And I never did anything really important in QB. I was 11 oder 12 back then. But I liked how easy it was to access the serial and parallel port on a computer. So I started hooking up leds and buttons to the COM-Port and doing crazy stuff with Hardware connected to the PC.

        I liked the process of writing a piece of code and something would happen in the real world according to what I programmed.

        A few years later I bought my first AT90S2313 (now known as ATtiny2313), hacked together a serial programmer and started using BASCOM.

        Then I learned PHP, Java and a bit of Pascal and discovered C for the embedded world of microcontrollers.

        And 17 years later I am earning my money by pressing buttons on a keyboard in the right order to tell a µC to do something. Just because my physics teacher in the 6th grade gave me a floppy with QB4.5 and said “try it. you’ll like it”

        1. I was on GW-BASIC for awhile after the C64, then on to C– … which was a early C like macro augmented assembly language (a few years before GNU compilers). a 40MB blank screensaver is one thing, but it seems modern home user systems have shifted more toward information appliances rather than a general purpose computer.

          When google announced Foveated rendering, I was 90% sure there was an Amiga with multiple rendering resolutions on the same screen at one point in the 90s. You code long enough, and everything starts to loop… ;-)

    1. If you care to see where QB has gone today – check out QB64 (go to – don’t go to the .net site, as it is down – and who knows when it will be back; galleon seems to have abandoned his baby for some reason – but others are keeping it alive and expanding it).

      As an idea of what QB64 can do: OpenGL, built-in TCP/IP and other network stuff, full-on sound control (no more simple “SOUND” commands!), database access…

      At one time there was a way to compile to an Android target – it’s still possible to run QB64 on Android (and I think there is a way to compile, etc – but it’s a bit more convoluted).

      There’s also a library available to do cross-platform GUI rendering called “InForm” – basically, you can do something akin to event-driven VB-like apps for the desktop. It’s a work in progress, but what’s available so far is pretty amazing.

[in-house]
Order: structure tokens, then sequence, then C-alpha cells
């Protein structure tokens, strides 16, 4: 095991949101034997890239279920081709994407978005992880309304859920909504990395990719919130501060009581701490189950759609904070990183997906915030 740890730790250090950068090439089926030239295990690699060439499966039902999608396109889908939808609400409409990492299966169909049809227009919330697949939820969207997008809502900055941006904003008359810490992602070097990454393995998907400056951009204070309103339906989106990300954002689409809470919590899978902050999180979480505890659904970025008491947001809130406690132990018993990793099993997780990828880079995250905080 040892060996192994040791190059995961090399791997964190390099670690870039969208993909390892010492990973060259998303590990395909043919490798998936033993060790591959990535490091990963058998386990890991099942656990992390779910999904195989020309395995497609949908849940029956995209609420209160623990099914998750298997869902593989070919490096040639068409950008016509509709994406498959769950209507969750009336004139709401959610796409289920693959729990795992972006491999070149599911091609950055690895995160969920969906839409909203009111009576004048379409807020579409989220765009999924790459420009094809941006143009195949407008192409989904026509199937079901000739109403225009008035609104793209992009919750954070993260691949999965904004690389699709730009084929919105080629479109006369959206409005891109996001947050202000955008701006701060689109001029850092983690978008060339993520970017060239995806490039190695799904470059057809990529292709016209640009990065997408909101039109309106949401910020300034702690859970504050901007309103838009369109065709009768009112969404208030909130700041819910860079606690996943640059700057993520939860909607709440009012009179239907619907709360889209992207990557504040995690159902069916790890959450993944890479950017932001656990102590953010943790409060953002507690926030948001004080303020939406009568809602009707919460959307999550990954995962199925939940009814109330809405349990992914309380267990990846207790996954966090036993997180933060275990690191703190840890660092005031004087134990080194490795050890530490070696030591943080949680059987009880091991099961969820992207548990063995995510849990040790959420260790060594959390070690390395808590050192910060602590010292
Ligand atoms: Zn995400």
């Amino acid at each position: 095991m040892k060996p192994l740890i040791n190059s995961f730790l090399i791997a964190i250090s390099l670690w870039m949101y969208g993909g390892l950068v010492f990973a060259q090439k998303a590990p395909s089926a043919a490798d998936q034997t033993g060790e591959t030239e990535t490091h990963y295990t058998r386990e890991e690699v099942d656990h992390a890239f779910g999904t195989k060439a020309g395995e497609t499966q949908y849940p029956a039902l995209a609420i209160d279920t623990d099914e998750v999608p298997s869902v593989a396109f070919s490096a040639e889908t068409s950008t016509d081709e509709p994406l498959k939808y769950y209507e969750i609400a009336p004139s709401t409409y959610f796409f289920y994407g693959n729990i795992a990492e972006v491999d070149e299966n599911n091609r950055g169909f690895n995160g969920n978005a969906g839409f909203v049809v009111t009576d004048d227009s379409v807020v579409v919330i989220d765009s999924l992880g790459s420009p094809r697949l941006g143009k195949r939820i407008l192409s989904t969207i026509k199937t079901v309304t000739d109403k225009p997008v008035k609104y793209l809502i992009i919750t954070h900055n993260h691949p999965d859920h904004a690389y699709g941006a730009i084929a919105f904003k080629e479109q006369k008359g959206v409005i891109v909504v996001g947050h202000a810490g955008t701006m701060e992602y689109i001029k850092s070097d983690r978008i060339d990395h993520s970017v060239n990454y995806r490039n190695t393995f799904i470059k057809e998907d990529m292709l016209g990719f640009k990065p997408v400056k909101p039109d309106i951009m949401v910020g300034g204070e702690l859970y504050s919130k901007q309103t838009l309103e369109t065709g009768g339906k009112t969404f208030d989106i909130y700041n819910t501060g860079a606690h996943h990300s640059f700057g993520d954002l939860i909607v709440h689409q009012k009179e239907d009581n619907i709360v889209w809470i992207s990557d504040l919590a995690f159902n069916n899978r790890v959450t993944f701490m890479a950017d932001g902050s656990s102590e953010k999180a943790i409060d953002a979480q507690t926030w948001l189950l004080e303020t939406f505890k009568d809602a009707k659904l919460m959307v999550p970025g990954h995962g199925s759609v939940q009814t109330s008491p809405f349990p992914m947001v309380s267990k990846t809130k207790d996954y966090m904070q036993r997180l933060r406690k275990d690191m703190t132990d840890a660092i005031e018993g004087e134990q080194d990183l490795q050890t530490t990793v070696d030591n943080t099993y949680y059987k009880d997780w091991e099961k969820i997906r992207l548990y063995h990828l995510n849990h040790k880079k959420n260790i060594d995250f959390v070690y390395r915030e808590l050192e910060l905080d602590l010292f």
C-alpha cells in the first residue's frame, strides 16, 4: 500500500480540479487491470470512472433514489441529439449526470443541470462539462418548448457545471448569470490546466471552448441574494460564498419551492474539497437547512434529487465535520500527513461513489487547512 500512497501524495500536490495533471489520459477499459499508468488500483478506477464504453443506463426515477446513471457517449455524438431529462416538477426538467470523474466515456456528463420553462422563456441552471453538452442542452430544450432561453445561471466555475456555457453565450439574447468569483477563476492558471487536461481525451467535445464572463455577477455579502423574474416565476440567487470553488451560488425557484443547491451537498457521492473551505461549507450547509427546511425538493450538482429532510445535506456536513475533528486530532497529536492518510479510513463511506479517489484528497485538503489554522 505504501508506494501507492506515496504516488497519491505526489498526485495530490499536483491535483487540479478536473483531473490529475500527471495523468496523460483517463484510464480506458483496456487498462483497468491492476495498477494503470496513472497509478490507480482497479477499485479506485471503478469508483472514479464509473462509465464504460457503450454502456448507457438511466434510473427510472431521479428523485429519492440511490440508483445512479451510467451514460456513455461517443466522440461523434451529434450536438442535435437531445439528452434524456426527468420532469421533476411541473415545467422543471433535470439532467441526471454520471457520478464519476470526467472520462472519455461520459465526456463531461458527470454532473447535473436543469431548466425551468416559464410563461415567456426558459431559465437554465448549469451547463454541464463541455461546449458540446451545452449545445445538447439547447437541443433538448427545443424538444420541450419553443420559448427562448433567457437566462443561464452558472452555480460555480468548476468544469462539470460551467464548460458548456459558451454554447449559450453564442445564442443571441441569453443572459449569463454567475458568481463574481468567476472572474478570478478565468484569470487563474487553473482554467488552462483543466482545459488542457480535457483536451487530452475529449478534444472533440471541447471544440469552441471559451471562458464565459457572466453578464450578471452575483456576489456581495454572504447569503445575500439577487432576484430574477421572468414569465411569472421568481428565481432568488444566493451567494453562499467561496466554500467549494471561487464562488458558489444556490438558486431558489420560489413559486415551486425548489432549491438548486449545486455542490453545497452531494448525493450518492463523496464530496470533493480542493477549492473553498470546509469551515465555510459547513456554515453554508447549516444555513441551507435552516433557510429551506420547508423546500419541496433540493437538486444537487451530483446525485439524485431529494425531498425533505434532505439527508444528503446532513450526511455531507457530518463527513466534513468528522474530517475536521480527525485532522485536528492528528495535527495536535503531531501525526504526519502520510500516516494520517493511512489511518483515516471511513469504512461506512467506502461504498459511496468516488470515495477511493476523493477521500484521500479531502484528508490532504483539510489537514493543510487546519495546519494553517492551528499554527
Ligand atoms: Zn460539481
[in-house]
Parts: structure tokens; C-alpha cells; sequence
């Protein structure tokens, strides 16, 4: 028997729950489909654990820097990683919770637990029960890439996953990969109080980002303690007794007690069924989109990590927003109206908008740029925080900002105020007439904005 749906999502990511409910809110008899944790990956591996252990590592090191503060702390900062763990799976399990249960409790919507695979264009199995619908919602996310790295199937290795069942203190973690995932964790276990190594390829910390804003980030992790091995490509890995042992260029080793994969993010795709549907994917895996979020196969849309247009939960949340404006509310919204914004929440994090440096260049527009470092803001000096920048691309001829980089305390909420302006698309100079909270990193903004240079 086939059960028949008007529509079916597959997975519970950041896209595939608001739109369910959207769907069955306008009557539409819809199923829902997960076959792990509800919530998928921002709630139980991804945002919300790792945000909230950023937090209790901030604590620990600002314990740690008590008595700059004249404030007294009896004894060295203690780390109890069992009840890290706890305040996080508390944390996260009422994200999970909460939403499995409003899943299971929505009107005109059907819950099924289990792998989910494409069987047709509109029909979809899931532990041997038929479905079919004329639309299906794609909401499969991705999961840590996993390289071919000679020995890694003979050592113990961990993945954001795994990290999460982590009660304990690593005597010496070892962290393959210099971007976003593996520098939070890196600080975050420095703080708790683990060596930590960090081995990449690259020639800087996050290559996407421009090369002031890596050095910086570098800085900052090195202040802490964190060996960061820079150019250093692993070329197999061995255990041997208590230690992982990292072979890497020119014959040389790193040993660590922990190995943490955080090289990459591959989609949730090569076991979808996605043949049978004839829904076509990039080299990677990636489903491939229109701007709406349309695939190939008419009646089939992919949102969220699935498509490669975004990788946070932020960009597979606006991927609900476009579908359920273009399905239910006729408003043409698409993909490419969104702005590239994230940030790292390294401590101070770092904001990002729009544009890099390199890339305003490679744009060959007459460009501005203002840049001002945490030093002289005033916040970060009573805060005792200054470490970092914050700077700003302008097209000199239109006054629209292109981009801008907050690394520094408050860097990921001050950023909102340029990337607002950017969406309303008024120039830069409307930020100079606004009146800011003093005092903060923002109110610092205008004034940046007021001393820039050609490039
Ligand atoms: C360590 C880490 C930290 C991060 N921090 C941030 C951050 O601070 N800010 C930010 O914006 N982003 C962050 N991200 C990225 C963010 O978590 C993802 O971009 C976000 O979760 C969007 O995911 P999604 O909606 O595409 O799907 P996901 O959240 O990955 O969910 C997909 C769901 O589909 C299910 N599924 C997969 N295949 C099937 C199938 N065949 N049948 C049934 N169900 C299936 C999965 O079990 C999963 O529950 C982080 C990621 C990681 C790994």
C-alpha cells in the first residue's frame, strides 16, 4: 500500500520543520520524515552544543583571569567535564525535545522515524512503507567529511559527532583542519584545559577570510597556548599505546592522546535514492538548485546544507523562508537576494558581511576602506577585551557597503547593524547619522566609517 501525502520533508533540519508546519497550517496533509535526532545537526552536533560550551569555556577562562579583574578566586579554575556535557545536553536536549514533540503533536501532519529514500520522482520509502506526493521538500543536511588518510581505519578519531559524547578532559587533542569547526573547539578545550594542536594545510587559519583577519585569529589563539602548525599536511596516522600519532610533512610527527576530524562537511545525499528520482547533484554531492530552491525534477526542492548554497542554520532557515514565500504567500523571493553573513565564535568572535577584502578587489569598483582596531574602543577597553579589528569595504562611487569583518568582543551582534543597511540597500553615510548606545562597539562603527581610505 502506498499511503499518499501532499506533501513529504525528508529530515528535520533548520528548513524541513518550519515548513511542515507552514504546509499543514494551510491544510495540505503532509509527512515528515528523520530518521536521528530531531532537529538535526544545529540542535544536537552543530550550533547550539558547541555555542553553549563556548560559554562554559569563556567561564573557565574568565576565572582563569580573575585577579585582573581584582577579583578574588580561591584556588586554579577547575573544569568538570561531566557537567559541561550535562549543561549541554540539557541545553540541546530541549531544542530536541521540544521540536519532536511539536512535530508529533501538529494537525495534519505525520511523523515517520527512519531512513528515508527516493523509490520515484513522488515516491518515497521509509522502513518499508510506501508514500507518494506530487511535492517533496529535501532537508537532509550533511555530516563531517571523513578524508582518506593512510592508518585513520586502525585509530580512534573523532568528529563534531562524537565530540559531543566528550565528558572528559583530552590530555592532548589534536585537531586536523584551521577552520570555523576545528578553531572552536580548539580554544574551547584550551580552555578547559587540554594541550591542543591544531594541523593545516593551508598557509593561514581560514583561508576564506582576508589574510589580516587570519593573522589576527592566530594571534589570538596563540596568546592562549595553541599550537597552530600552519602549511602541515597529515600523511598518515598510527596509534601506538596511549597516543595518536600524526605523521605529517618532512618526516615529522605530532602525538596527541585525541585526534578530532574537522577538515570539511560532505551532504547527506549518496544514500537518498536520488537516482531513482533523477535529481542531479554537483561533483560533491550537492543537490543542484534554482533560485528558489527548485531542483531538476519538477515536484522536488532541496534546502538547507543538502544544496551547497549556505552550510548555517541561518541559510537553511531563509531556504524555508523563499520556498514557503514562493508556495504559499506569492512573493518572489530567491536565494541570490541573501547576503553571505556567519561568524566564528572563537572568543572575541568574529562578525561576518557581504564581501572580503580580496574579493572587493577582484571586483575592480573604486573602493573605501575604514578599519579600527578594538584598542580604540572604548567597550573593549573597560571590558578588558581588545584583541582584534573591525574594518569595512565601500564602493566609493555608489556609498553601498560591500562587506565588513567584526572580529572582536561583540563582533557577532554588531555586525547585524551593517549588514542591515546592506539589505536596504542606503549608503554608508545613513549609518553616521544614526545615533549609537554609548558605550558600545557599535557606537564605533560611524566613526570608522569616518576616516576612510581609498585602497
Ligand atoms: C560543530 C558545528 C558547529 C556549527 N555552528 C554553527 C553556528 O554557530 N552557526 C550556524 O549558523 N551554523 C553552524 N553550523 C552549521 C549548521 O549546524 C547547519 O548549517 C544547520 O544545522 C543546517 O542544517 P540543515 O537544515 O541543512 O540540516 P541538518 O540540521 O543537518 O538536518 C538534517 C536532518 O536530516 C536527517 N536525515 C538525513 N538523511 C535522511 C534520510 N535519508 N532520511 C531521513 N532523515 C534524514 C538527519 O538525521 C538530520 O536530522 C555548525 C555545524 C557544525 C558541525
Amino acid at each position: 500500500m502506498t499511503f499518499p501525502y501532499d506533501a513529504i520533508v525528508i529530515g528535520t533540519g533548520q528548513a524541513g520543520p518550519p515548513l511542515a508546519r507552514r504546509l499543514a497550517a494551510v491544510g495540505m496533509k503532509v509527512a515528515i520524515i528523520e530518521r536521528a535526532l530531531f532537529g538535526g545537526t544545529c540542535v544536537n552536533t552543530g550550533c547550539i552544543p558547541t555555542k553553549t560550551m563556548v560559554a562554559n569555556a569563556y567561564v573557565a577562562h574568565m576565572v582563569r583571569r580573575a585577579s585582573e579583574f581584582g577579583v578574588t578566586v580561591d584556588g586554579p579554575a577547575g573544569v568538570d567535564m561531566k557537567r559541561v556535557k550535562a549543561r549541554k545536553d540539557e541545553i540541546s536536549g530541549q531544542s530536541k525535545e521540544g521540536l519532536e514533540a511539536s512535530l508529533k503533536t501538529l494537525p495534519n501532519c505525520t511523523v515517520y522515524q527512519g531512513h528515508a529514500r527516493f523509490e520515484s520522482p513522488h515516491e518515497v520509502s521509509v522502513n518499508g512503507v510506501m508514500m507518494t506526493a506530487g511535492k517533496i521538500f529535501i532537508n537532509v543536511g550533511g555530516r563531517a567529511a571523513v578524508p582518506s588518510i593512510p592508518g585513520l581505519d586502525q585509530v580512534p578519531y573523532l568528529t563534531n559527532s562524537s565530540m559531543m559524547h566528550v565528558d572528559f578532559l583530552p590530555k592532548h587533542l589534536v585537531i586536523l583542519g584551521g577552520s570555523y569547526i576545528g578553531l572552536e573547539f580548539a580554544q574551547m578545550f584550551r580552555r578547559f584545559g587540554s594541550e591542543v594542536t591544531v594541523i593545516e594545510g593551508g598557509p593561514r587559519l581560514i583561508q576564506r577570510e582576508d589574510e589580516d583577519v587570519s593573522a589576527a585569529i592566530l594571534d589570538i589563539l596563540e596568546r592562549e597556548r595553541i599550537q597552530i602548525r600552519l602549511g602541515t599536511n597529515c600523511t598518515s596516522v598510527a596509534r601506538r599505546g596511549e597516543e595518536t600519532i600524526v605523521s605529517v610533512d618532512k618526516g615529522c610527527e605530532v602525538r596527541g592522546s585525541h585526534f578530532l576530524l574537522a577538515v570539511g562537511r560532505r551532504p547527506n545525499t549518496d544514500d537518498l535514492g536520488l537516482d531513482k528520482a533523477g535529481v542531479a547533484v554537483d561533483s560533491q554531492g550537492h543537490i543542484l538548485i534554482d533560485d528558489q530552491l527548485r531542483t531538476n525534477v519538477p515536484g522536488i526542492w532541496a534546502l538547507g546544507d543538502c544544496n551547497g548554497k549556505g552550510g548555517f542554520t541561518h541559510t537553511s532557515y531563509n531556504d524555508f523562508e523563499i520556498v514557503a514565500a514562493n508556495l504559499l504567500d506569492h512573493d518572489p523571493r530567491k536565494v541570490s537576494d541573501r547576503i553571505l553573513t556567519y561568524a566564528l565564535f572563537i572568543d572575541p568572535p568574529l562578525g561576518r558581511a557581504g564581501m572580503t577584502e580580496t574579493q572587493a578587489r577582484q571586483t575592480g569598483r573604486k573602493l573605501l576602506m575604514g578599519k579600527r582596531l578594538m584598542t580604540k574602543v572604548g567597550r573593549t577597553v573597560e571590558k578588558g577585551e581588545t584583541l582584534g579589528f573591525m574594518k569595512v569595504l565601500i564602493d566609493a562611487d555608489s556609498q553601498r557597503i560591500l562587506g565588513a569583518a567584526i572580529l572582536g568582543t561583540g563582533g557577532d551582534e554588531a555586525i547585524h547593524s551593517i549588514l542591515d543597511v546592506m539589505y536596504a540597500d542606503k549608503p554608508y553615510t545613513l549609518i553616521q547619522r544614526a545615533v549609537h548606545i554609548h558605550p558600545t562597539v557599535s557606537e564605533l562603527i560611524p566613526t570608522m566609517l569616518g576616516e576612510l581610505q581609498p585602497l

QB64 compiles programs to native binaries – it isn’t interpreted, nor is it a run-time tokenized system. So it is fast – really fast.

      A few years back on Steam a game was greenlit to be published, called “Black Annex” – it was written in QB64 and was pretty amazing (you may have seen videos of it in action). Unfortunately, it never was released, and the developer kinda seemingly fell off the face of the planet. I have no idea what happened there…

  1. I had to program in BASIC, because the first affordable computers (Casio and Sharp calculators, ZX80, Video Genie, etc.) were all running on it.
    The only other option (if ever) was assembler.
    I tried assembler on the Sharp calculator once, but because the processor was so slow, and it’s internal structure highly optimized for BASIC, it wasn’t much faster with it.

    ASAP, I switched to PASCAL. I never liked Quickbasic, but did some stuff in Visual Basic.
    Nowadays, I’m pretty much stuck with C/C++, and recently some Python.

    If I had the time and need, I’d have a look at Rust, but certainly wouldn’t go back to BASIC.
    Some things are better left buried in the past.

    1. Heh, I lusted after one of those Sharp pocket computers when I was a youngling. I found one at a thrift a couple of years back, haven’t managed to make it do much, not as much as this anyway…

      I did have a Casio FX series back in the day though with a whopping 500ish bytes of RAM and spent way too long programming that in it’s BASICese had it playing blackjack, battleships (non graphical) and a couple of other braindead gamelets.

      Do you still have a Sharp? I keep thinking about making an arduino plug in for mine, as sort of a co-processor, or maybe really the sharp becomes just a one line serial terminal. However, anything I think of for that I end up at “it would be better with a Palm III” which I have a couple of, or goes right up to, well it could be done with a phone app and look someone did one already … … …